Thursday, August 5, 2010

Maps earning their keep.

Many remember the light blue maps that came inside of B1 - Search of the Unknown, B2- Keep on the Borderlands and many other early modules. While there were some detail on those maps they were basically gridded rectangle in a sea of light blue. I acknowledge that the minimalist format has an appeal to many I think the format pioneered by Tegal Manor and Harn really adds value to a module that text only doesn't do.

Let's look; first Tegal Manor

The Tegal Map is just packed with information about the different rooms and hallways.

Now Harn

While less on the map text the Harn style makes up for it in detail. You can look in each room and visualize the contents. Those of you want to look at in more detail you go to and download Tashal Eastside City Block. For even crazier example you can download the Tashal Upper Eastside.

Often the most effective presentation and books are those who combine good writing AND good graphics. These two map styles in combination with the text makes for a superior module than either alone. Many of the professional maps I do have little "bits" inserted to help the referee flesh out the scene without having to add a lot of text. One thing I need to work on is adding some verbiage, like Tegal Manor, to give the referee a sense of what the environment is like. I love how various areas in Tegal Manor have text like creaking, hissing and so on.

The one caveat I have is that I don't like the photorealistic maps that are somewhat in vogue. Don't get me wrong I think they make for great battlemaps. However for use in the actual book I think the b/w greyscale (or minimal color; 2 or 3) is clearer. The use of full color photo realism often results in muddy looking maps on the 8.5 by 11 page.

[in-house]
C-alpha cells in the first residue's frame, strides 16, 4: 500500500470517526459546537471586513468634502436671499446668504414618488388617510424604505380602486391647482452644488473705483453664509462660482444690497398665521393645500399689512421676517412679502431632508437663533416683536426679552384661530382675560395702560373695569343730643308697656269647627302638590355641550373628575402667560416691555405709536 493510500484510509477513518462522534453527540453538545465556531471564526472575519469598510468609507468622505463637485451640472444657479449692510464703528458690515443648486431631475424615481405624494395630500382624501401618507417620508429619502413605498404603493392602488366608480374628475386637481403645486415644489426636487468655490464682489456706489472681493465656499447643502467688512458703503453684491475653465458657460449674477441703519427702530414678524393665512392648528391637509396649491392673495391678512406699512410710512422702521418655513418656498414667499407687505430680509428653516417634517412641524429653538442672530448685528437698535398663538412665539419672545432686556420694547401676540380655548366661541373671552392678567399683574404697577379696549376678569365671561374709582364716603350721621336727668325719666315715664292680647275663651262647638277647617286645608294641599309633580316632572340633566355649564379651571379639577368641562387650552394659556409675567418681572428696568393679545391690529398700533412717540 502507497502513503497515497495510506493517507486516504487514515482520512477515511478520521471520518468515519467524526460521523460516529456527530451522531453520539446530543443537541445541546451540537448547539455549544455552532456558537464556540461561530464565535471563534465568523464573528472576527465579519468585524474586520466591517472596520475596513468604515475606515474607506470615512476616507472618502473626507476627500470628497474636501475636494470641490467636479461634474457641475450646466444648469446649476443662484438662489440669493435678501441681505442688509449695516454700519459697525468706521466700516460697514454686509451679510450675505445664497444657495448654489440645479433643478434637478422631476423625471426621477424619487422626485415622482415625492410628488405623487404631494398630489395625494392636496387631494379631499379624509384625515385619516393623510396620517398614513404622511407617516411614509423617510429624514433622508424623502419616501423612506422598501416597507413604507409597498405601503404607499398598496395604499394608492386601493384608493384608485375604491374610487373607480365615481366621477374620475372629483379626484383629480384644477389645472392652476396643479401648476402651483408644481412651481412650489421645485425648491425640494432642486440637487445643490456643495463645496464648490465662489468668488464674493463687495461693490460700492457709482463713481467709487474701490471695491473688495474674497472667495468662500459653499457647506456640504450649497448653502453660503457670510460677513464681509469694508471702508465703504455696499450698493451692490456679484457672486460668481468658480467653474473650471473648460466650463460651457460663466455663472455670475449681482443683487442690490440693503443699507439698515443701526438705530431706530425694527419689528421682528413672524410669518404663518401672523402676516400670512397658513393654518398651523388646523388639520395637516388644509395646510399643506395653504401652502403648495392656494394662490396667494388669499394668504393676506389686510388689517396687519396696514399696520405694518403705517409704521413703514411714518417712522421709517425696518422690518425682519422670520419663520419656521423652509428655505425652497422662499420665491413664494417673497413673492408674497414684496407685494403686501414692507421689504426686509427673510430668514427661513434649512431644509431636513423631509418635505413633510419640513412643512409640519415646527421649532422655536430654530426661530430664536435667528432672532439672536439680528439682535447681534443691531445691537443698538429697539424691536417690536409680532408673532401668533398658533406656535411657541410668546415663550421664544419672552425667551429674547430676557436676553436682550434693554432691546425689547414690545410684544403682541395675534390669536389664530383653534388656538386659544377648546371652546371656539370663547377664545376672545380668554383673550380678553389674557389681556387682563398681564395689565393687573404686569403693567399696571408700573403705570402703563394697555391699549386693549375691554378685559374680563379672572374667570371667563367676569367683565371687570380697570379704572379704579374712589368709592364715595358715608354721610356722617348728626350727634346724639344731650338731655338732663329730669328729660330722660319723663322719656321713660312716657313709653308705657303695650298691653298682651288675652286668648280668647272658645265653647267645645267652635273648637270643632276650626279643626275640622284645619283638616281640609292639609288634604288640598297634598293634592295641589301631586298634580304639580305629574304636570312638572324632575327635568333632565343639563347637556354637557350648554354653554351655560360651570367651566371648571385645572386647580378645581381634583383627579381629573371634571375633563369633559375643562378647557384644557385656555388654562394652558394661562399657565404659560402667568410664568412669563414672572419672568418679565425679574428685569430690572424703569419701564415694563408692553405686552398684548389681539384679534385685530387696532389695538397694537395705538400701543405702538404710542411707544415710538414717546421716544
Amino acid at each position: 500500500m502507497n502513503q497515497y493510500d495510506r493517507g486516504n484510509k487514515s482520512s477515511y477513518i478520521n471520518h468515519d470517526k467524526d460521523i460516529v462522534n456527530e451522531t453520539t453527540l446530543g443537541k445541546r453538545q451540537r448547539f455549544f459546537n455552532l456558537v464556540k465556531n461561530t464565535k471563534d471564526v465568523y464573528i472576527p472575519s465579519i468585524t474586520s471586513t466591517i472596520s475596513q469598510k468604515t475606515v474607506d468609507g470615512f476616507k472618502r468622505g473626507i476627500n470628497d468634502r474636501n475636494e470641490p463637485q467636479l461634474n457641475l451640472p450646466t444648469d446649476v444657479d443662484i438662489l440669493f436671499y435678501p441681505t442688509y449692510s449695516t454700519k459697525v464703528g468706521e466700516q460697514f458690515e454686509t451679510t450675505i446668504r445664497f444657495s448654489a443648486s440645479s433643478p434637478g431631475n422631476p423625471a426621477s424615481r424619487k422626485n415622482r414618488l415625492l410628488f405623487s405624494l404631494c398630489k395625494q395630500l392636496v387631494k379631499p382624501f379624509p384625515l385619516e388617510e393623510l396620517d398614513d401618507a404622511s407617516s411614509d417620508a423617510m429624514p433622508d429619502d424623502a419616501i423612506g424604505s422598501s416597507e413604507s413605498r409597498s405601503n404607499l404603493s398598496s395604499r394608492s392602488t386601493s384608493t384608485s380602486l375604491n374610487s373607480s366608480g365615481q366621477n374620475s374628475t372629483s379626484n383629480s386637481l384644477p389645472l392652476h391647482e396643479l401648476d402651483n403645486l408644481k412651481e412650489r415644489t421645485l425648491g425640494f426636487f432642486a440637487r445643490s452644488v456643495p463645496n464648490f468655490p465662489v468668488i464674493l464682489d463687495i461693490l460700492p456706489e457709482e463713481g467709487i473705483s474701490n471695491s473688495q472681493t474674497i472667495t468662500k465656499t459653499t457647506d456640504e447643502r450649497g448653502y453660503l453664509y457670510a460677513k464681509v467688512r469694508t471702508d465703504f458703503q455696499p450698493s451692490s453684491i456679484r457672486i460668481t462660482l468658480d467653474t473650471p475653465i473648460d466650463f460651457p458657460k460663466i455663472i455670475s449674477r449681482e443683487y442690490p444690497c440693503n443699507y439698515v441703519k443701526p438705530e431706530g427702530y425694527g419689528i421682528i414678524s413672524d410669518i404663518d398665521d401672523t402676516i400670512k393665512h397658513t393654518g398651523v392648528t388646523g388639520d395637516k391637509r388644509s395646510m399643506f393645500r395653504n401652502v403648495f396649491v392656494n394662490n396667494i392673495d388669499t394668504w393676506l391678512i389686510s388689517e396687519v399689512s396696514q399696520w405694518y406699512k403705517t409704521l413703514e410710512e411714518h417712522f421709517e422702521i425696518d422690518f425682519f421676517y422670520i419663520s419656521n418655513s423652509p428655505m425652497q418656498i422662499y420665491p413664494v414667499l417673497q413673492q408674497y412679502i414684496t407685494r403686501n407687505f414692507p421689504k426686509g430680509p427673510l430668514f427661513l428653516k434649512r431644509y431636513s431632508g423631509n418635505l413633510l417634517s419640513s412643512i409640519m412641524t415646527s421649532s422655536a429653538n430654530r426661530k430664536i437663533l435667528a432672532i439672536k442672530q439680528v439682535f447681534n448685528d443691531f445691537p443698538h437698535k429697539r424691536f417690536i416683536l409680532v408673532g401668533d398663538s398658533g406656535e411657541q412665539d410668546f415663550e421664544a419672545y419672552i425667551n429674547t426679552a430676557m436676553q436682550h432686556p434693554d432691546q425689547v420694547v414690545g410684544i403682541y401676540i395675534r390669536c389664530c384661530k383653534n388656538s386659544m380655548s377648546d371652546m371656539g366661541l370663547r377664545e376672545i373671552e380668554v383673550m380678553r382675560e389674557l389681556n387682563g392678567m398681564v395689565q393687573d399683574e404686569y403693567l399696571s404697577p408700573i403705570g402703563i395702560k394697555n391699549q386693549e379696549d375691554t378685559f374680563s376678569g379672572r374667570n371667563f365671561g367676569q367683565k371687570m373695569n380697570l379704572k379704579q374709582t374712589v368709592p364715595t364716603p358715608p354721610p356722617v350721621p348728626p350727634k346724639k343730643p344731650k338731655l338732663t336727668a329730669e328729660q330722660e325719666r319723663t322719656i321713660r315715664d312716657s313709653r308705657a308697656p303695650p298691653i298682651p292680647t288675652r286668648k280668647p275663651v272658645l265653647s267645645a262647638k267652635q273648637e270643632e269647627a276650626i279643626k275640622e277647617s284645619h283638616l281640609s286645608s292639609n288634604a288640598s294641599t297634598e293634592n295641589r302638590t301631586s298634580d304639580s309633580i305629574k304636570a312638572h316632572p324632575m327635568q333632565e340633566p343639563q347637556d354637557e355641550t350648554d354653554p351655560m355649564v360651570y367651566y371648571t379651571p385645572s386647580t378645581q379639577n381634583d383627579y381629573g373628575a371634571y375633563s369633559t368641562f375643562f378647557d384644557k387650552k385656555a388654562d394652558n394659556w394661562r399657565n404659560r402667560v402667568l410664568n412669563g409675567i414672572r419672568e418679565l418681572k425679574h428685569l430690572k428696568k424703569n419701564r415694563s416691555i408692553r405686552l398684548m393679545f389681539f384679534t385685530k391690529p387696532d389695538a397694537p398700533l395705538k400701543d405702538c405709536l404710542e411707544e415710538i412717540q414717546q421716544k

I also think the Harn maps goes a little too fair in applying various texture files. Too many will also muddy your pages. In the end you have to practice and try various approaches until you find one that works best.

A map that successfully combines all these elements is one that really earns it's keep.


scottsz said...

Great post. I definitely think that greater detail on maps makes it easier for the DM.

I wonder how much of 'the story' can be suggested by the details on a map.

Alex Schroeder said...

I don't like the photorealistic maps, either. Personally, I prefer maps that can be printed and written on, like this.

Telecanter said...

Very nice point. I think this is a pretty untapped vein. When I was analyzing B2 I color-coded my map to show where the different humanoid bands held sway. Something like that could be very useful in a faction-heavy area of a dungeon.

On one of my own maps I actually marked symbols for number and position of guards. If I know what they are, why fill up a key? It seems to work well.

Combine this with the minimalistic style of dungeon from your previous post and you have a whole new kind of adventure to share with others.